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All 15 Owl Species Found in California (With Pictures & Info)

With its vast range of habitats, from its towering forests and expansive deserts to its bustling cities, California is home to an impressive array of owl species.

These fascinating birds of prey, with their unmistakable hoots and mesmerizing gazes, are a captivating part of the state’s wildlife.

In this article, we’ll explore the fifteen owl species that can be found in the Golden State, discussing their unique traits, the best times to spot them, and the regions they inhabit.

Owl Species Found in California

Great Horned Owl

Great Horned Owl
  • Scientific name: Bubo virginianus
  • Size: 46-63 cm (18-25 inches)
  • Weight: 910-2500 grams (2-5.5 pounds)
  • Wingspan: 91-153 cm (36-60 inches)
  • Time of the year: Year-round

The Great Horned Owl, also known as the “tiger owl,” is a common and adaptable bird found all across California. Characterized by its large size, ear tufts, and deep, resonant hooting, this owl can be found in various habitats, including forests, deserts, parks, and even in the suburbs.

These owls are skilled predators with a diverse diet, consuming a range of prey from small rodents to larger mammals and birds. Their excellent hearing and strong talons allow them to locate and catch prey, even in dense cover or complete darkness. The Great Horned Owl’s hooting, a series of four to five hoots, “hoo-hoo-hoo hoo hoo,” is a familiar sound in the California nightscape.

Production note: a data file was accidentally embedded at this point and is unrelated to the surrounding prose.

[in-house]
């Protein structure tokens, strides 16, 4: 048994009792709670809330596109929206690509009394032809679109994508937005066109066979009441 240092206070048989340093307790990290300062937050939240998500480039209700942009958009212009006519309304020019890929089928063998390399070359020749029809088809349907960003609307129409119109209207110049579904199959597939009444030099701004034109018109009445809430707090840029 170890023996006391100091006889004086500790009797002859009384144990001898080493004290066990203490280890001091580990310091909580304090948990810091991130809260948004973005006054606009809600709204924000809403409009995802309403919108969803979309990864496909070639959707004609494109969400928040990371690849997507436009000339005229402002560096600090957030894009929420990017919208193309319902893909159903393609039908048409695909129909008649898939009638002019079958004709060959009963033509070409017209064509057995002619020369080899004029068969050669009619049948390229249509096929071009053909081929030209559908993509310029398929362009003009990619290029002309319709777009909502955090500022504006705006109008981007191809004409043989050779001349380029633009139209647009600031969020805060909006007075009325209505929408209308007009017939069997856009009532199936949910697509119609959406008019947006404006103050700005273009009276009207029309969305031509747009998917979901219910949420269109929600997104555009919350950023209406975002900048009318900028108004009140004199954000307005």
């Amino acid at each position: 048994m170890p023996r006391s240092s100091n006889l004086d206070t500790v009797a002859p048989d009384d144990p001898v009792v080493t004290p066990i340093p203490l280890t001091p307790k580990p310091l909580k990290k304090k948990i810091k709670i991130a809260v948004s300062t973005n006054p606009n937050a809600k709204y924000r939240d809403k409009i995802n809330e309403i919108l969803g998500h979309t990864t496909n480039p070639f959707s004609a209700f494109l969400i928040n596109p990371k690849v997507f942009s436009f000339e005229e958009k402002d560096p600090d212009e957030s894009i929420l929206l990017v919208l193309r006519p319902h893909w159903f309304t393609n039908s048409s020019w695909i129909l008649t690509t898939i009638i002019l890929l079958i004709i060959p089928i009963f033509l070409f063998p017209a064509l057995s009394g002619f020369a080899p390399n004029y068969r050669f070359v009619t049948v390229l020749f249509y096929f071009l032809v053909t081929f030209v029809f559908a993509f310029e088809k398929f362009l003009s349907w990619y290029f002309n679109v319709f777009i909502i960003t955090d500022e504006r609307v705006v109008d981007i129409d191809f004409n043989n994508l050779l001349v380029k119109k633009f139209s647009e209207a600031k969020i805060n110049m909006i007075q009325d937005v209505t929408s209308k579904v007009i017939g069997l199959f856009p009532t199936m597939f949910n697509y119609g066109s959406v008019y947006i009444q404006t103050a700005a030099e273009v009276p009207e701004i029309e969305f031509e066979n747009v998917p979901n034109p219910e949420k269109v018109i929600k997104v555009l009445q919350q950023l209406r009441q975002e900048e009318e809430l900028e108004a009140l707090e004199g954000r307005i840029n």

Did you know? Great Horned Owls have remarkable grip strength, with crushing power comparable to that of much larger raptor species. This allows them to catch and kill prey larger than themselves, making them one of the most formidable bird predators.

Western Screech Owl

Western Screech Owl
  • Scientific name: Megascops kennicottii
  • Size: 19-25 cm (7.5-9.8 inches)
  • Weight: 100-210 grams (3.5-7.4 ounces)
  • Wingspan: 55-61 cm (21.6-24 inches)
  • Time of the year: Year-round

The Western Screech Owl, a small but formidable hunter, can be found year-round throughout much of California. Despite its name, it doesn’t screech, but rather emits a series of whistles and hoots that can carry a long distance. These owls prefer a variety of woodland habitats, and can also adapt to urban areas where they often take over tree cavities for nesting.

Western Screech Owls are nocturnal, emerging from their roosts at dusk to hunt for insects, small mammals, and birds. Their cryptic plumage provides excellent camouflage against tree bark, making them a challenge to spot during the day.

Did you know? Unlike many other owl species, Western Screech Owls are known to be quite tolerant of human activity and often nest in boxes provided by humans.